Re: interpretation of cysteine levels, and other info
- --- In Autism-Mercury@y..., jw4994@e... wrote:
> Andy, since you said I needed a cysteine level, I got the Great4.80-5.30)
> Smokies comp. detox. profile (and since my daughter is <30 lbs, she
> could not do the tylenol, caffeine, aspirin challenge) so it's an
> incomplete report. Now, what do I do with this data:
> plasma cysteine: 2.38 (low, off the chart, ref. 3.10-3.90)
> plasma sulfate: 5.19 (the only one in the green/normal range, ref.
> red. glutathione: 29 (low, red range, ref. >32)Well, 'supplements,' medications and foods are all chemicals. Foods
> glutathione peroxidase: 15.5 (low, red range, ref. 20.3-38.1)
> superox. dismutase: 2,201 (hi, red range, ref 1,610-2,162)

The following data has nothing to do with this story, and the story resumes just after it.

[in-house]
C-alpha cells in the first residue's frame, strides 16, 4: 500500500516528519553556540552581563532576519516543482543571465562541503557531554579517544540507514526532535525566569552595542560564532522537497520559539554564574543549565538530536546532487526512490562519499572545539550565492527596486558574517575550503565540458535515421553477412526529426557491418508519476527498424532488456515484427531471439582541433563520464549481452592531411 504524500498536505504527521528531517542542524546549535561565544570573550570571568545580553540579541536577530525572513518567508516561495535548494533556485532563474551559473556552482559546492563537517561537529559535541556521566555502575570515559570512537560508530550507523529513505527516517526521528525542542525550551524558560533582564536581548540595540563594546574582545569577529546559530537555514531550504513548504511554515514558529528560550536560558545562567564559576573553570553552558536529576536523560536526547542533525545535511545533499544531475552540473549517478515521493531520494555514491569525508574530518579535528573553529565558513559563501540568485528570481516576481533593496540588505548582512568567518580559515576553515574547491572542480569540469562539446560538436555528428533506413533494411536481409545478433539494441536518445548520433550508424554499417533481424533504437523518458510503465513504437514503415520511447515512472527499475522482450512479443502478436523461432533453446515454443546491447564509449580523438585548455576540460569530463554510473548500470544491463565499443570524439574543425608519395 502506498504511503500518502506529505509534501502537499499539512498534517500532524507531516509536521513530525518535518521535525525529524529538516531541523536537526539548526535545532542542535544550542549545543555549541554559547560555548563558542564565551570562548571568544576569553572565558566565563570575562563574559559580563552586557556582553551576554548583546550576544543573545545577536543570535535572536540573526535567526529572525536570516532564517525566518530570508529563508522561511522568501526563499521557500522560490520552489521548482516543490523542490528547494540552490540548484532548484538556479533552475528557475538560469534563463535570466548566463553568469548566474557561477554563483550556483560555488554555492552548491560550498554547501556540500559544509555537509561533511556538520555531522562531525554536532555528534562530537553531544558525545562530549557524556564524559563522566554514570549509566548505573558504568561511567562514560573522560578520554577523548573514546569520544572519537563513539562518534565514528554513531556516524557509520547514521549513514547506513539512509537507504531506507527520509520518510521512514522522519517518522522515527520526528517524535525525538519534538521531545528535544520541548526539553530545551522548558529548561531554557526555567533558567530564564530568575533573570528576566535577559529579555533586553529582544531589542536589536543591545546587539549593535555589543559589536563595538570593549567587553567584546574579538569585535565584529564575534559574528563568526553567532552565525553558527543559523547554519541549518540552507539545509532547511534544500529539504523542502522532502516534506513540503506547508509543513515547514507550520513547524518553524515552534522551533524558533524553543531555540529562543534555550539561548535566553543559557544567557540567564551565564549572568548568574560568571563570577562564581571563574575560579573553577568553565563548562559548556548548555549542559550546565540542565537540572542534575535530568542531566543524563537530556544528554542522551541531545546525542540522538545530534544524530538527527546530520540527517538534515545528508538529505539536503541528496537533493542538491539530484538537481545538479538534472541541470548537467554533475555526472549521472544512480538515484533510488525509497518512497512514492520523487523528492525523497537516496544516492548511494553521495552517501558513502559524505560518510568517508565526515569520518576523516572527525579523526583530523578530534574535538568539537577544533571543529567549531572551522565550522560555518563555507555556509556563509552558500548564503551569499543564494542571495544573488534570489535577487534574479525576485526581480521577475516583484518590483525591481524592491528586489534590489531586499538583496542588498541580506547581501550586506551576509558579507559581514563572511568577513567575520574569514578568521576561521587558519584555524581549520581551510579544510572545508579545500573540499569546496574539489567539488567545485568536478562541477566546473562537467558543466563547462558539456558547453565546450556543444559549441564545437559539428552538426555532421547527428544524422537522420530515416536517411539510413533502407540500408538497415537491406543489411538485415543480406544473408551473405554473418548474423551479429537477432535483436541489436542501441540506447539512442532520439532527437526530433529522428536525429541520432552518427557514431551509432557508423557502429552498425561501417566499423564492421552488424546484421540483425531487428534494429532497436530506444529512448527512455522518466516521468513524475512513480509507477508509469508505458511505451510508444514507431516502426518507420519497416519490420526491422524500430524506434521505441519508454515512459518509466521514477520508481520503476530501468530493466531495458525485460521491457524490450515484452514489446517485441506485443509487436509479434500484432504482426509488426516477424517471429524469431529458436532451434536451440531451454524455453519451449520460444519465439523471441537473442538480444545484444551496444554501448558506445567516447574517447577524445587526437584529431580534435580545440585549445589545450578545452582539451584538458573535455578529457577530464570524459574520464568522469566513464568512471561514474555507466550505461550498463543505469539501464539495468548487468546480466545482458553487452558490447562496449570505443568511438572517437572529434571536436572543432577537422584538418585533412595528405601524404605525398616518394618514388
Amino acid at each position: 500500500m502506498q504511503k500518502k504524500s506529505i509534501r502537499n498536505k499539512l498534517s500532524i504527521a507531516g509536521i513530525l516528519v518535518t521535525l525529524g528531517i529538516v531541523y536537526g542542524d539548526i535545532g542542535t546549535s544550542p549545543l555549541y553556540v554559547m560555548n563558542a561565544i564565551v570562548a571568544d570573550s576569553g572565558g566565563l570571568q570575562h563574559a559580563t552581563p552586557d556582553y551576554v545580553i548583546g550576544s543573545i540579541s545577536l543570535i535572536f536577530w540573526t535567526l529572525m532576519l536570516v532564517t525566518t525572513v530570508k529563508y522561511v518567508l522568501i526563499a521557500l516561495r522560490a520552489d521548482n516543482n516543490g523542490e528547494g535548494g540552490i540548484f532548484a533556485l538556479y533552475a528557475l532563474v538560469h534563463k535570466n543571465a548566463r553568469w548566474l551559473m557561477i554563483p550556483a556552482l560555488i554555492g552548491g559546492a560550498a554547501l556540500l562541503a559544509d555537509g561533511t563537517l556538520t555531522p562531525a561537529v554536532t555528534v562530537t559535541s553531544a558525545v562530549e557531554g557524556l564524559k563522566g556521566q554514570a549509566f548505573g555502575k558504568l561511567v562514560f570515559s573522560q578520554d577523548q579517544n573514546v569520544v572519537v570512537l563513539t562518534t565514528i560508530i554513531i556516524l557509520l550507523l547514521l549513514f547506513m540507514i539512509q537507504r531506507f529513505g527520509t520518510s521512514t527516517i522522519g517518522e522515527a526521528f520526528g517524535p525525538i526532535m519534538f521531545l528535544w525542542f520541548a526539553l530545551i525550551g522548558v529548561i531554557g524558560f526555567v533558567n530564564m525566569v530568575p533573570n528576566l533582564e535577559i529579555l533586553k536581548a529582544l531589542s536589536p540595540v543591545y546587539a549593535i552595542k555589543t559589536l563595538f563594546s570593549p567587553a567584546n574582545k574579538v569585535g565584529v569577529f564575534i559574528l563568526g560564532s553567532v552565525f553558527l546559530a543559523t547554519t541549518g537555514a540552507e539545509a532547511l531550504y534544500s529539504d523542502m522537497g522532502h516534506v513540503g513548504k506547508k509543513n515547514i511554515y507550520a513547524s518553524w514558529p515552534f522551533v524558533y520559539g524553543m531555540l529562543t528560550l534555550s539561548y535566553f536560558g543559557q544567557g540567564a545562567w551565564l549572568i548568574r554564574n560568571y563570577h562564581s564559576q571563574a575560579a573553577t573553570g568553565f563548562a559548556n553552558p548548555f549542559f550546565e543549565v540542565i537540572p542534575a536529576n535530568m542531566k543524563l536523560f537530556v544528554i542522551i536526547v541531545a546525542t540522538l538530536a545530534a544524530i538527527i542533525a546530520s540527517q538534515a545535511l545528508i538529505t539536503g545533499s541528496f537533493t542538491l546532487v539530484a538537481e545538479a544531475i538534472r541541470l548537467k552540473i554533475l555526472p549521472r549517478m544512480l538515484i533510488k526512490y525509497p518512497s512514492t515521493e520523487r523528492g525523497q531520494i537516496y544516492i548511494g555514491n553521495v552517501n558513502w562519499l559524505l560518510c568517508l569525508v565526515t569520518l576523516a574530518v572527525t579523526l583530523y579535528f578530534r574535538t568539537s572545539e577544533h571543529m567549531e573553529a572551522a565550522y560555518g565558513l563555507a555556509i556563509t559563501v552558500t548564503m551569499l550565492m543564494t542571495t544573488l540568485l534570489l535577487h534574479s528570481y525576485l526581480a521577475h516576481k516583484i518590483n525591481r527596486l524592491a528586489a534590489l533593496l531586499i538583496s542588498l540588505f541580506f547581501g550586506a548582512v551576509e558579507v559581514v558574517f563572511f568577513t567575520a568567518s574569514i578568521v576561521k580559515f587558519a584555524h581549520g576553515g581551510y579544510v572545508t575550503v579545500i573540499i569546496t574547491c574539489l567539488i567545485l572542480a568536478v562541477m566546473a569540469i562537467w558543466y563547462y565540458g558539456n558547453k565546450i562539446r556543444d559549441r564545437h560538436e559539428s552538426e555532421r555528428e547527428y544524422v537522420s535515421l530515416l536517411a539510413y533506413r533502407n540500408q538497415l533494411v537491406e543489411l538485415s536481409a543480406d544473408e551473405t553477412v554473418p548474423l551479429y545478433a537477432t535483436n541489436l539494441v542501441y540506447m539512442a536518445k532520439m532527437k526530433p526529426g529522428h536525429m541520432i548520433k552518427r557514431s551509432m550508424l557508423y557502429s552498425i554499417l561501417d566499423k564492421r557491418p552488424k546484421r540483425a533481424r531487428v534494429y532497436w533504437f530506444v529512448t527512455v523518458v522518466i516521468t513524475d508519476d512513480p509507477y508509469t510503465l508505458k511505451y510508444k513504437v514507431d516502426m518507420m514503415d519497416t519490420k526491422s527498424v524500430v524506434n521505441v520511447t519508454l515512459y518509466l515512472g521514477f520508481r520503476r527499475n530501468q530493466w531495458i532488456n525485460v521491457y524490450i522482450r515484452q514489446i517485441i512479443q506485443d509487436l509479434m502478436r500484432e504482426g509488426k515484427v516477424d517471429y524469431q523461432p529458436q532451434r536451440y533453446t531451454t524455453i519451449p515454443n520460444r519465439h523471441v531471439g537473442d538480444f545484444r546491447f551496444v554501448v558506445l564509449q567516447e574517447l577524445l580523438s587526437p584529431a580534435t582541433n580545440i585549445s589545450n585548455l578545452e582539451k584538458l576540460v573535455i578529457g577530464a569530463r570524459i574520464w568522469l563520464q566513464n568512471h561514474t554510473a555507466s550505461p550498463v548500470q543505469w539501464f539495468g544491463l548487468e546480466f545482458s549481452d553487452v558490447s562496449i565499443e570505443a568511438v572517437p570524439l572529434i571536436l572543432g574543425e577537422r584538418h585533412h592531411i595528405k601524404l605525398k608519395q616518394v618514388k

> I assumed that with the low cysteine I wanted to supplement with NAC
> and ordered some. Is there anything else I should do, supplement
are an excellent source of sulfur. If you are not GFCF, feed her as
much dairy as she will eat. Whey protein is very good, and is in lots
of bakery products and many "power bars." Among the "nutrition bars,"
look for sodium caseinate - a milk product - and whey protein. You
can also mix whey protein drink powder into milk.
Eggs are very sulfury. If you are GFCF, eat lots of them. Also (as
recently posted) cabbage broccoli cauliflower turnips onions garlic
and their relatives. Beans are somewhat sulfury, how much depending
More sulfur will raise cysteine and glutathione.
Supplementing with selenomethionine will increase glutathione
The relatively normal sulfate suggewsts she isn't using it - that is,
has a sulfation problem - and may benefit from the kinds of dietary
restrictions in the Feingold diet.